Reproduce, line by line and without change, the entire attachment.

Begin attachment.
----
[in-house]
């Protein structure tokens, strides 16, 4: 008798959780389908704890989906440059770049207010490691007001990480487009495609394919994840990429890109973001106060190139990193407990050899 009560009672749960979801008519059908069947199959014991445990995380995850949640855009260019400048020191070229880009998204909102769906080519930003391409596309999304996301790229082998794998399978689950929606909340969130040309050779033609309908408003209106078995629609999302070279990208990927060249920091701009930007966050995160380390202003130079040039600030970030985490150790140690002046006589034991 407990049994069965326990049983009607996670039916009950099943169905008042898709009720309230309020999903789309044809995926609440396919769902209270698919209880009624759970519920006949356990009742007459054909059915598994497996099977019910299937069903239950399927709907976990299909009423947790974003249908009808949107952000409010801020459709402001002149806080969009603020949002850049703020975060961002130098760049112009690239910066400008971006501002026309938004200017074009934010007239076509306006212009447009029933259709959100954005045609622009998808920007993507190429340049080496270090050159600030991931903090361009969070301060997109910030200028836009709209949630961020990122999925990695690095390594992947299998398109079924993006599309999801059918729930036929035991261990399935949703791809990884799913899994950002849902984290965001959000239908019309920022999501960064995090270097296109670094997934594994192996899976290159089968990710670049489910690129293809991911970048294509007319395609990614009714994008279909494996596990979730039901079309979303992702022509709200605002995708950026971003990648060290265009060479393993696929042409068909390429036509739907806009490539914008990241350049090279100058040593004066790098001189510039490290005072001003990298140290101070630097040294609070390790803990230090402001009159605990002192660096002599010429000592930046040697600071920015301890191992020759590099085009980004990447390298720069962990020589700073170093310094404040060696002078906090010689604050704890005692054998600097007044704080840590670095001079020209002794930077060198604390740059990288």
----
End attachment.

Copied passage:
[in-house]
């Protein structure tokens, strides 16, 4: 008798959780389908704890989906440059770049207010490691007001990480487009495609394919994840990429890109973001106060190139990193407990050899 009560009672749960979801008519059908069947199959014991445990995380995850949640855009260019400048020191070229880009998204909102769906080519930003391409596309999304996301790229082998794998399978689950929606909340969130040309050779033609309908408003209106078995629609999302070279990208990927060249920091701009930007966050995160380390202003130079040039600030970030985490150790140690002046006589034991 407990049994069965326990049983009607996670039916009950099943169905008042898709009720309230309020999903789309044809995926609440396919769902209270698919209880009624759970519920006949356990009742007459054909059915598994497996099977019910299937069903239950399927709907976990299909009423947790974003249908009808949107952000409010801020459709402001002149806080969009603020949002850049703020975060961002130098760049112009690239910066400008971006501002026309938004200017074009934010007239076509306006212009447009029933259709959100954005045609622009998808920007993507190429340049080496270090050159600030991931903090361009969070301060997109910030200028836009709209949630961020990122999925990695690095390594992947299998398109079924993006599309999801059918729930036929035991261990399935949703791809990884799913899994950002849902984290965001959000239908019309920022999501960064995090270097296109670094997934594994192996899976290159089968990710670049489910690129293809991911970048294509007319395609990614009714994008279909494996596990979730039901079309979303992702022509709200605002995708950026971003990648060290265009060479393993696929042409068909390429036509739907806009490539914008990241350049090279100058040593004066790098001189510039490290005072001003990298140290101070630097040294609070390790803990230090402001009159605990002192660096002599010429000592930046040697600071920015301890191992020759590099085009980004990447390298720069962990020589700073170093310094404040060696002078906090010689604050704890005692054998600097007044704080840590670095001079020209002794930077060198604390740059990288």